March 13-19, 2003
Interview: David Cronenberg
Think "David Cronenberg movie" and images spring instantly to mind: Jeff Goldblum's liquefying flesh in The Fly, the grotesque gynecological instruments of Dead Ringers, Videodrome's moistly pulsating VCR, perhaps an exploding Scanners head or two. Like it or not -- and he doesn't much -- Cronenberg has become identified with special effects, although he may be the most complicated and difficult filmmaker to earn that distinction. Cronenberg's fascination with the body and its discontents has mixed with a healthy appreciation for psychotronic splatter to create a cinema that's as (literally) visceral as it is philosophical.
In person, Cronenberg betrays more of the latter than the former; he sits calmly, speaks in measured, even tones, fixing his unsettlingly blue eyes on you. Traces of his macabre side, though, inevitably creep through. Asked if it requires extra effort to leave his own imprint on an adaptation rather than an original script, Cronenberg says, "I know that it's going to be my film, because I'm going to be making 2,000 decisions a day while we're making it, and no one else would make those same 2,000 decisions. I will mix my blood with it, and it'll be enough to satisfy me."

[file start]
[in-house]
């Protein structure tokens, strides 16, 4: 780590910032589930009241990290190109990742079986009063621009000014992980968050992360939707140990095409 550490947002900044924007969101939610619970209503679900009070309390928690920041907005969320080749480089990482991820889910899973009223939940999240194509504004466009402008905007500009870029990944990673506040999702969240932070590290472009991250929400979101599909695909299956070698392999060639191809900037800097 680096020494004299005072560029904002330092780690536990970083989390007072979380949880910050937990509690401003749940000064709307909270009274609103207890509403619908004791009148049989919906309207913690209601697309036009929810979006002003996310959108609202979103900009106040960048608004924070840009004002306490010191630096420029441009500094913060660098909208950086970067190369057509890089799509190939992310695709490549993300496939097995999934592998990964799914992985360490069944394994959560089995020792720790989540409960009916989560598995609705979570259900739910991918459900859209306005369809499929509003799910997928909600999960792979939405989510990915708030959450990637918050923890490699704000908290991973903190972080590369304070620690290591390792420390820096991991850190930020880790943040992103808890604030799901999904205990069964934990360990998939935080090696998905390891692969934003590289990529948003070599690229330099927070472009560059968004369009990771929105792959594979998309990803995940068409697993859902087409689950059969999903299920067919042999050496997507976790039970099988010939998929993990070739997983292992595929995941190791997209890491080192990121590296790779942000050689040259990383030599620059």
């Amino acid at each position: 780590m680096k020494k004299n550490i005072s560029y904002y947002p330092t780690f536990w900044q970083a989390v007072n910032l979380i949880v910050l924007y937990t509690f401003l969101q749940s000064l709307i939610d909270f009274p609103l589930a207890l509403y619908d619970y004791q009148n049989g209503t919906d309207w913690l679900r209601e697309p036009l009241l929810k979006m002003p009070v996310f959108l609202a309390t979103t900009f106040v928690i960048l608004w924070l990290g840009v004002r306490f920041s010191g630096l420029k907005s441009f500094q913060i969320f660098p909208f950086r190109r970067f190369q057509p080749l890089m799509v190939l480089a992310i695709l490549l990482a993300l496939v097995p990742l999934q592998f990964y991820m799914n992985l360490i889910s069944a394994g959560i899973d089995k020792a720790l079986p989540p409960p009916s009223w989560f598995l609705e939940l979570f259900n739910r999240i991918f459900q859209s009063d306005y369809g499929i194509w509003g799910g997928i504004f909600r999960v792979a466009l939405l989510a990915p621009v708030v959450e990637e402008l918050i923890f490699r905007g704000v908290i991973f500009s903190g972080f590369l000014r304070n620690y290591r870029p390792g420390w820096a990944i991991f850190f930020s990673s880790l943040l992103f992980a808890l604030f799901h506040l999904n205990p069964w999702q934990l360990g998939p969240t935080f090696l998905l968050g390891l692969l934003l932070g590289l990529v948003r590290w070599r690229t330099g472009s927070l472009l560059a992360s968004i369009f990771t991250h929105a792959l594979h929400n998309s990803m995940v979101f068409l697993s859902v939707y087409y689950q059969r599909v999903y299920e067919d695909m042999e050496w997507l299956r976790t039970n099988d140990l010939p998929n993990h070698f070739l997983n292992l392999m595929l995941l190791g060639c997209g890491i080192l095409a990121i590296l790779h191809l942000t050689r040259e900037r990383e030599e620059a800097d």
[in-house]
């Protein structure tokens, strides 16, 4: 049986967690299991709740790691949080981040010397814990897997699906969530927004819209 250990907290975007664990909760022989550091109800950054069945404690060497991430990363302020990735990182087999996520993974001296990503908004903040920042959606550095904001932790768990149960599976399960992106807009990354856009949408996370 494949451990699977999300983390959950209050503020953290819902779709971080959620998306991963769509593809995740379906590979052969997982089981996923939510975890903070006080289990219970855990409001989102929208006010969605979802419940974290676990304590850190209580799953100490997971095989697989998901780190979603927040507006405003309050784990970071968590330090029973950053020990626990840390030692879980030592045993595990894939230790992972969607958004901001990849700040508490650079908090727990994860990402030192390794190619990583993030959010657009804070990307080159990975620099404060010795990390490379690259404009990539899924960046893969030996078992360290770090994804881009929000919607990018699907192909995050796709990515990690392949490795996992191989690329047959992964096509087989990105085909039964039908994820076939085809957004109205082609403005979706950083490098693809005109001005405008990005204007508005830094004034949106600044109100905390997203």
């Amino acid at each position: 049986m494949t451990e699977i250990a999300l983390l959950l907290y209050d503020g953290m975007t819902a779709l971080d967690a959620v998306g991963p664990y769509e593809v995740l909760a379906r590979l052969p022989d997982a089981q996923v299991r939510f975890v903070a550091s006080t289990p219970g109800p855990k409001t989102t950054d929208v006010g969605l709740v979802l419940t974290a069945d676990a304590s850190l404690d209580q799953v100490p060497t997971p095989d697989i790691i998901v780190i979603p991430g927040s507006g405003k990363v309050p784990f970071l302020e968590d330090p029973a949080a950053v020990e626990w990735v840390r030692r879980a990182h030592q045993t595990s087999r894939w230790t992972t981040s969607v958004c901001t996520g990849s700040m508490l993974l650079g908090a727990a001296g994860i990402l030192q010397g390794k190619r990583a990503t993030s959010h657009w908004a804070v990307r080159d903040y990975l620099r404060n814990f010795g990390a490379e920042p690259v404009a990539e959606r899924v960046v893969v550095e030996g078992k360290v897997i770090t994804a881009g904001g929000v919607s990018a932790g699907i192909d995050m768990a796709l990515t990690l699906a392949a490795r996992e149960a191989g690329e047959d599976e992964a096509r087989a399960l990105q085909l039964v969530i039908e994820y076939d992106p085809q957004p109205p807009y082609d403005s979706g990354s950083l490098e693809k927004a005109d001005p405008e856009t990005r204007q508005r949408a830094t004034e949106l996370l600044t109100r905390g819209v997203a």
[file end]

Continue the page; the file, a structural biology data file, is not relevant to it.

There's less blood in Spider than you might expect, and less than originally planned; Cronenberg's special effects department constructed a "bleeding potato" for use in one of the flashbacks that increasingly take over the movie, but decided he preferred to leave the audience guessing as to which flashbacks are reliable, and which are "infected memory." "As soon as the potato starts bleeding, you know it's not real," he says.
Cronenberg bristles, calmly, at the notion that the effects-free Spider represents any kind of a departure. "Special effects are nothing to me," he insists. "They're just a tool like any other tool." In fact, the film employs a number of low-tech tricks, including one shot where the actor playing a character changes mid-scene. (No giving away who or when.) The decision to use effects or not, he says, always comes from the story -- in this case, an unobtrusive visual style was key to establishing viewers' uncertainty as to whether, at any given moment, they're watching history, fantasy or something in between. That, in turn, is intended to mimic the way we relate to our own memories. "There's never sort of static absolute memory that never changes," Cronenberg says. "You find as you get older that you're constantly revising and upgrading your memories, adding things, subtracting things. Memory is identity -- when you lose your memory you lose your identity -- and yet you realize that memory is a moving target. It's constantly changing and shifting, which suggests that identity is also." In other words, pin him down at your own risk.